Infinite Series of Constants with Maple

The interactive version of this Maple worksheet is in MSB 203, in the Math 116 course folder. It illustrates the use of Maple to investigate the convergence of series of constants.

Finite Series . Maple's sum command adds finitely many terms. The syntax is

sum(f(n), n = i..j);

where f(n) is the formula for the n th term of the series and the i th through j th terms are added. As an illustration, the following two-command Maple routine evaluates .

> sum(1/2^n, n = 1..100):
evalf(%);

The eval(f) command is necessary to obtain output in decimal form. Without it, Maple returns the exact rational sum, for which in this example the numerator and denominator differ only in the final units digit. (Change the colon in the first line to a semicolon to see this.) The presence of all the zeroes indicates rounding.

Infinite Series . Maple accepts infinity as the upper limit of summation, and thus will approximate the sum of a convergent infinite series. Execute the following command to see Maple calculate of the sum of the convergent series from Exercise 20 of Section 12.3 of Stewart's Calculus , 4th Edition , ITP Brooks/Cole, 1999.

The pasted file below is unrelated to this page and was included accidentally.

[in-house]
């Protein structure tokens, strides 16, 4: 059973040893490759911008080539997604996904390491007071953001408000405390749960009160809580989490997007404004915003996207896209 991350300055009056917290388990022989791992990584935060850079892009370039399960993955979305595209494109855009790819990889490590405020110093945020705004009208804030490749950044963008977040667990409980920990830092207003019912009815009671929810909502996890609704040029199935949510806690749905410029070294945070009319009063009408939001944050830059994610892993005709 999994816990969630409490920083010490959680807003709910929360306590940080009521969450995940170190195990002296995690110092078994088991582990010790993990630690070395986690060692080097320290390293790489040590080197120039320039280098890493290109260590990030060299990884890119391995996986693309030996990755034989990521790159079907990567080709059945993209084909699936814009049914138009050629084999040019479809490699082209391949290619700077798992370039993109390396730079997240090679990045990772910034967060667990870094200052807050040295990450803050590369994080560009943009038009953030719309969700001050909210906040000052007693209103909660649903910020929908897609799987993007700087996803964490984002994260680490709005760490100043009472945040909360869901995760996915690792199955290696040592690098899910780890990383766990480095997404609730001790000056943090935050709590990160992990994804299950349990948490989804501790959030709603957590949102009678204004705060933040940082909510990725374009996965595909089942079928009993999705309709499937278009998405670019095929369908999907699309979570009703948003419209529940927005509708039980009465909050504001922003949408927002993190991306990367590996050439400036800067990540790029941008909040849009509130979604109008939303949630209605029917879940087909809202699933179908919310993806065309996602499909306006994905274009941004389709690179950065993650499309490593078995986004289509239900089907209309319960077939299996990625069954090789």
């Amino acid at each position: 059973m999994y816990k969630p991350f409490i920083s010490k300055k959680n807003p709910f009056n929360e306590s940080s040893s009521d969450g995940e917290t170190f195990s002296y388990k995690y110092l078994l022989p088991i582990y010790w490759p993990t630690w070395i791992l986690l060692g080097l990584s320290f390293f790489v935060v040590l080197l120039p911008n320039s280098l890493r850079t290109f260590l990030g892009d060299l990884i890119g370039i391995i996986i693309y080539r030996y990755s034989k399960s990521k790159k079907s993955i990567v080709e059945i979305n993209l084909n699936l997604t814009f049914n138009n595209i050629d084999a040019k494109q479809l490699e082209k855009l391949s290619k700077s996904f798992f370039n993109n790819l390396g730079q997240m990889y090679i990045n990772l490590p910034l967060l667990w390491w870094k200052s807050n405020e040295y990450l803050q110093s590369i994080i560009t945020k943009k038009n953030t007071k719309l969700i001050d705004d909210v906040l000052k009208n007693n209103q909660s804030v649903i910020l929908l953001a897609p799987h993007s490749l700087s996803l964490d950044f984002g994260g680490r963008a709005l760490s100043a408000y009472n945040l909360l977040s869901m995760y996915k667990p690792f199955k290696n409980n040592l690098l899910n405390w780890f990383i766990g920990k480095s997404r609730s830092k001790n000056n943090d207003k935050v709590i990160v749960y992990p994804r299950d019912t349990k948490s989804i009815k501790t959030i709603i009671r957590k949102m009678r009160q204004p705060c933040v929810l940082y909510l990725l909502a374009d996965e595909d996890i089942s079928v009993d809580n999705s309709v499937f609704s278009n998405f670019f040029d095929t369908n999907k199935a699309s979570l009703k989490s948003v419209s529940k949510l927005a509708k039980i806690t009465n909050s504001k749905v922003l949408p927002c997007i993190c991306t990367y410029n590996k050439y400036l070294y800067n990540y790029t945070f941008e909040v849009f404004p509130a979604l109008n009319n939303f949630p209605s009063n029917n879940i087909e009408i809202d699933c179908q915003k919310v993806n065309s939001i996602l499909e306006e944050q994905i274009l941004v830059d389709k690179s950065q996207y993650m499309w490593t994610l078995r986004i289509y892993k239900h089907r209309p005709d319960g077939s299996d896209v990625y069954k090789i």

> sum(1/(4*n^2 + 1), n = 1..infinity):
evalf(%);

Note that Maple outputs the answer as a complex number with imaginary part 0! Its summation algorithm, which its documentation doesn't specify, apparently uses complex variables in summing infinite series of real constants. How good is its programming? As with Mathematica, you can test that by asking it to sum the divergent harmonic series and see what it outputs:

> sum(1/n, n = 1..infinity ):
evalf(%);

Unlike Mathematica, Maple's programming is able to recognize that the series diverges to infinity! The
eval(f) command attempted to convert infinity to a floating-point real number, but of course could not proceed further so printed the amusing value displayed. How can you discern that? Just remove the request to display the answer in decimal form: Maple tries to sum the series symbolically, and actually finds the correct symbol (which, however, means that the series is not convergent):

> sum(1/n, n = 1..infinity );

By contrast, Maple finds the exact correct sum of the geometric series above, and displays that fact clearly. Execute the following command to confirm that.

> sum(1/2^n, n = 1..infinity );